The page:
A naturestimeline Facebook page production – Snail pictures!

As stated, some photographic captures from my bird research activities from recent years. Should I receive welcoming feedback, more images will follow over the coming weeks and months. Please click of the link below to see the relevant imagery and commentary on this and past debates.   http://ow.ly/xUQwC #research #wildlife #nature #snails #naturestimeline Posted by:... Continue Reading →

Inspiring the next generation – a random post

Why not inspire the next generation to care about our natural environment by participating in citizen science. In doing so, you can provide a data source of immense value and it truly is fun. http://ow.ly/tFQo6 #science #nature #citizenscience #birds #education There are so many options out there, get searching for citizen science projects you can... Continue Reading →

Bird Science as a career

#science
#birds
#birding
#education
#youth

UKbirdingtimeline

It is about time this blog received some input, the birding element is actually a huge part of my current career activities. In fact, I’ve been a birder and general naturalist for more years than I care to remember. However, in recent times, I have matured into a more inquisitive individual, always on the search for answers to nature’s riddles.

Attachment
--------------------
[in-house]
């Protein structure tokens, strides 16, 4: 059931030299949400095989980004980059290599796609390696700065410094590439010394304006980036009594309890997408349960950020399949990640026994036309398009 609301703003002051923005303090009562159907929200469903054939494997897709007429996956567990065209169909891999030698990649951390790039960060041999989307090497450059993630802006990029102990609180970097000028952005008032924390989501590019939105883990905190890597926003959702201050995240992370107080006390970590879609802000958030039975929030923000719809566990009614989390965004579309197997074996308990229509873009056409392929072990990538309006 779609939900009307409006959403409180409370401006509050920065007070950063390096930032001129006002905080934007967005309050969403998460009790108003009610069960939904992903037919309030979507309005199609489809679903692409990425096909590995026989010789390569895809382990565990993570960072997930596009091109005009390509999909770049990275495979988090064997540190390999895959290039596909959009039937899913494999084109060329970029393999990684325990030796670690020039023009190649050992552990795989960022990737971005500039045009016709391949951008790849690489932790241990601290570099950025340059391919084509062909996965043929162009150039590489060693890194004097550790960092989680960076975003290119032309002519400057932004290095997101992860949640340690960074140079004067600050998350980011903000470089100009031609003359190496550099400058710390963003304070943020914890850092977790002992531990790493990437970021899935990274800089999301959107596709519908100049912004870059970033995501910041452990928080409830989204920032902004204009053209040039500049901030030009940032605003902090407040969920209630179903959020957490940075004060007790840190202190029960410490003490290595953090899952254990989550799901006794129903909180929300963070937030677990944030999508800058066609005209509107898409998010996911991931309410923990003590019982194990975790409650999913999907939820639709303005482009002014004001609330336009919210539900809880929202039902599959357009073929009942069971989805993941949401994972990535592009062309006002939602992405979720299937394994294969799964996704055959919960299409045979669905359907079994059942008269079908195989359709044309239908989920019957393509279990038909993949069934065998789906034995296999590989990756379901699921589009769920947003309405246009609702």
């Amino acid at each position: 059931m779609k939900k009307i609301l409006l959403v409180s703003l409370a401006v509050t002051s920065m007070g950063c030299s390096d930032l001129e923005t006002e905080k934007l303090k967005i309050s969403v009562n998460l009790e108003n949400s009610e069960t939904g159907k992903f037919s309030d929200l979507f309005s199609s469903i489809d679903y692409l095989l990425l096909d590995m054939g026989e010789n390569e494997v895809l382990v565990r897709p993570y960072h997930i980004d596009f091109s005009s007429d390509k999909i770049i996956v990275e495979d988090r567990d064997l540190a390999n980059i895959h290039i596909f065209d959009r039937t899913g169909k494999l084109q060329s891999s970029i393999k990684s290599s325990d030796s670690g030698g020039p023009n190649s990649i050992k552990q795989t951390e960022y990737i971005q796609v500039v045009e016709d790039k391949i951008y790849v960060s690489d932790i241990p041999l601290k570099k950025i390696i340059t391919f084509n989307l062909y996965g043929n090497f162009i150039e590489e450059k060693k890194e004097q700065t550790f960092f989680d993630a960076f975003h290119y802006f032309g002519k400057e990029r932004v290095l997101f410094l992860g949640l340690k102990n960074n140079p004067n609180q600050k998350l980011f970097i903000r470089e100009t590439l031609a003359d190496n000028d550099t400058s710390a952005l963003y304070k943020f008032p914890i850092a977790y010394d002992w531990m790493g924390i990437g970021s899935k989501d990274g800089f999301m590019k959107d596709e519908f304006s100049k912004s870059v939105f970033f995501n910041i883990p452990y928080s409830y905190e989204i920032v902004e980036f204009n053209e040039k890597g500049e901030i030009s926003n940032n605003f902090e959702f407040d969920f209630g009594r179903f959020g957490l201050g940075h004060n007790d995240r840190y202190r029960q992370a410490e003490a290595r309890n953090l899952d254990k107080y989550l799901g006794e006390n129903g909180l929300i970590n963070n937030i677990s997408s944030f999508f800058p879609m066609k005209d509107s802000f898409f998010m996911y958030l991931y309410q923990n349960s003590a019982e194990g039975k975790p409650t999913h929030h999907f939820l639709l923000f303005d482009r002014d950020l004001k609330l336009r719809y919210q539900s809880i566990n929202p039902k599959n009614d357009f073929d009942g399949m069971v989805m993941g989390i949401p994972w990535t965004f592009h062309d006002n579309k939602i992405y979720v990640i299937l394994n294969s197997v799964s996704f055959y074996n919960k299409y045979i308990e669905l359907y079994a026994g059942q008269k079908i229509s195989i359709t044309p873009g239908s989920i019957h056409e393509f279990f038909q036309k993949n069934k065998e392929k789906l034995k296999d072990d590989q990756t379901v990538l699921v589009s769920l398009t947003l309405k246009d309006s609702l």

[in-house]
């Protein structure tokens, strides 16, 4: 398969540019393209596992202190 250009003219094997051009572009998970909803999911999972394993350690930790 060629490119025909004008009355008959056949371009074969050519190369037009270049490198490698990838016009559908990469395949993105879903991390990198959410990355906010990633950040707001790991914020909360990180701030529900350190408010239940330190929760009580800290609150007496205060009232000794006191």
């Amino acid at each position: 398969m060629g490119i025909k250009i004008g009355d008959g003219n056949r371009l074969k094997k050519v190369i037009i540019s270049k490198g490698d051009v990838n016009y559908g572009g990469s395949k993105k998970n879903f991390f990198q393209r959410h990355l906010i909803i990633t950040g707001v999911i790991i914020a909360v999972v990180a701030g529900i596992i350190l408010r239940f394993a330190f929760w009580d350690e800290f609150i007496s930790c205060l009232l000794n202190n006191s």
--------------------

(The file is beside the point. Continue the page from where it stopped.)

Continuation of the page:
A fascinating article I recently read was in Animal Conservation from The Zoological Society of London entitled “How can quantitative ecology be attractive to young scientists? Balancing computer/desk work with fieldwork**

*official doi is listed at the bottom of this post, however you can view here for full free access to the above article

Well, I can proudly say I am a keen advocate of both. The recent Bird Atlas is a fine example of data gathering at its very best. Bird Atlas 2007-2011 contained some 19 million observations of 502 bird…

View original post 217 more words

Bird Science as a career

UKbirdingtimeline

It is about time this blog received some input, the birding element is actually a huge part of my current career activities. In fact, I’ve been a birder and general naturalist for more years than I care to remember. However, in recent times, I have matured into a more inquisitive individual, always on the search for answers to nature’s riddles.

A fascinating article I recently read was in Animal Conservation from The Zoological Society of London entitled “How can quantitative ecology be attractive to young scientists? Balancing computer/desk work with fieldwork**

*official doi is listed at the bottom of this post, however you can view here for full free access to the above article

Well, I can proudly say I am a keen advocate of both. The recent Bird Atlas is a fine example of data gathering at its very best. Bird Atlas 2007-2011 contained some 19 million observations of 502 bird…

View original post 217 more words

A WordPress.com Website.

Up ↑

%d bloggers like this: